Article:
The corrected NASA temperature data for October is out here. It looks to be around the sixth warmest October on record, although interestingly (though not unexpectedly, see below), the five warmest Octobers on record are all from the previous five years.

I don’t normally blog on the NASA monthly data, but the tiny, temporary, tizzy-inspiring, data-entry trouble NASA had a couple of days ago warrants follow up. You can read the ongoing back-and-forth in the comments section of RealClimate’s “mountains and molehills” post.

I will wait for NOAA’s monthly National Climatic Data Center update in a few days — and then the final year-end data from NASA and Hadley — before drawing any significant conclusions. But assuming these numbers don’t change much, it is worth noting that now the last two months and three of the last four have had pretty big temperature anomalies, which suggests we may be be over the cooling effects of the La Niña earlier this year.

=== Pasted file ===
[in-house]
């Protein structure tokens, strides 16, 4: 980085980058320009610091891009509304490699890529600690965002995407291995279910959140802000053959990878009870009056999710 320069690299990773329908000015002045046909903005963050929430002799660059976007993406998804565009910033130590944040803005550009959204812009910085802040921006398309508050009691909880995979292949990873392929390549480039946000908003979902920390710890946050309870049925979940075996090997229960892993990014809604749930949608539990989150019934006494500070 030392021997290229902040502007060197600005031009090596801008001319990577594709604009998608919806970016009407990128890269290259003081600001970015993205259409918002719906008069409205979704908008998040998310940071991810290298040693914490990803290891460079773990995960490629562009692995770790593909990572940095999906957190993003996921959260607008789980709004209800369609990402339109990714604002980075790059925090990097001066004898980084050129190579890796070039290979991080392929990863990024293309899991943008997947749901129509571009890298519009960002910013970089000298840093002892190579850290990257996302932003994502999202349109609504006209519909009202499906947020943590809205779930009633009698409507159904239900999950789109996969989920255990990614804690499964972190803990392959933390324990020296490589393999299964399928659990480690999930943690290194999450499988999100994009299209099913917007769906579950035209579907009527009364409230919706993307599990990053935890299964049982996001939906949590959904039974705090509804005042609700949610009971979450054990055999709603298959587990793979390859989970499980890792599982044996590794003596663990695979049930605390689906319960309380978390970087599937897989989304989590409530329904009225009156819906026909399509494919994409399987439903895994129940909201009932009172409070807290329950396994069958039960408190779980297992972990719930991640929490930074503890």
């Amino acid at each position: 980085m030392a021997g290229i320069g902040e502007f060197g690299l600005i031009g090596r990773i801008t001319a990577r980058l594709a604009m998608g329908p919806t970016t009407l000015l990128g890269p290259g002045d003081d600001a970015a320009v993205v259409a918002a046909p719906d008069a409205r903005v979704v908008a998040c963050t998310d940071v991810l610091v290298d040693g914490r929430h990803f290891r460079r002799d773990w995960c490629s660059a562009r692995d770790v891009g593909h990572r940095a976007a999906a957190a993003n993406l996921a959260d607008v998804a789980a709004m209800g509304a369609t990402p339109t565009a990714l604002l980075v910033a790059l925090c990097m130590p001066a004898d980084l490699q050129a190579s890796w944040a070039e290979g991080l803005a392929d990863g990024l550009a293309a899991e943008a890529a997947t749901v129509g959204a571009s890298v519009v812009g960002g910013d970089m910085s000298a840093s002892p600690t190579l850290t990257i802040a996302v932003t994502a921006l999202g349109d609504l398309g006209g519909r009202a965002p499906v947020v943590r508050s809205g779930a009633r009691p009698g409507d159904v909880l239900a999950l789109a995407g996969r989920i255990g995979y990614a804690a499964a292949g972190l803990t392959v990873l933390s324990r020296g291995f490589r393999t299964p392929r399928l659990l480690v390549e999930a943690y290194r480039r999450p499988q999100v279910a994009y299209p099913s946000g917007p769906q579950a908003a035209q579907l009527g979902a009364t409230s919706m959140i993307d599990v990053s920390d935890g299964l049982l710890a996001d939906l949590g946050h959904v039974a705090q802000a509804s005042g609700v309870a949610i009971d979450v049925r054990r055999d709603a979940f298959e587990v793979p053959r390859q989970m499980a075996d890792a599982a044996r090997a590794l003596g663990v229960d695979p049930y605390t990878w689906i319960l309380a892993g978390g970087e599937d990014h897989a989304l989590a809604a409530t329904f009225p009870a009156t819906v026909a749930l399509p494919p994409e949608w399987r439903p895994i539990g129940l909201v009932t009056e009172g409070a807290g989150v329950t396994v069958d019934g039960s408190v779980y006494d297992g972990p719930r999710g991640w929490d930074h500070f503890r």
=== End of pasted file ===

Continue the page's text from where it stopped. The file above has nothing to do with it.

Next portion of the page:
I would add that we would expect the greatest warming trend in the Arctic because the loss of sea ice exposes the open ocean directly to the air. Unfortunately, there are exceedingly few temperature stations over the Arctic. So while anomalously warm Octobers are going to be the norm, the current data sets probably underestimate northern hemisphere autumnal warming. But don’t tell that any deniers or delayers, unless you want to put them into a tiny temporary tizzy. That is NASA’s job!

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This post was created for ClimateProgress.org, a project of the Center for American Progress Action Fund.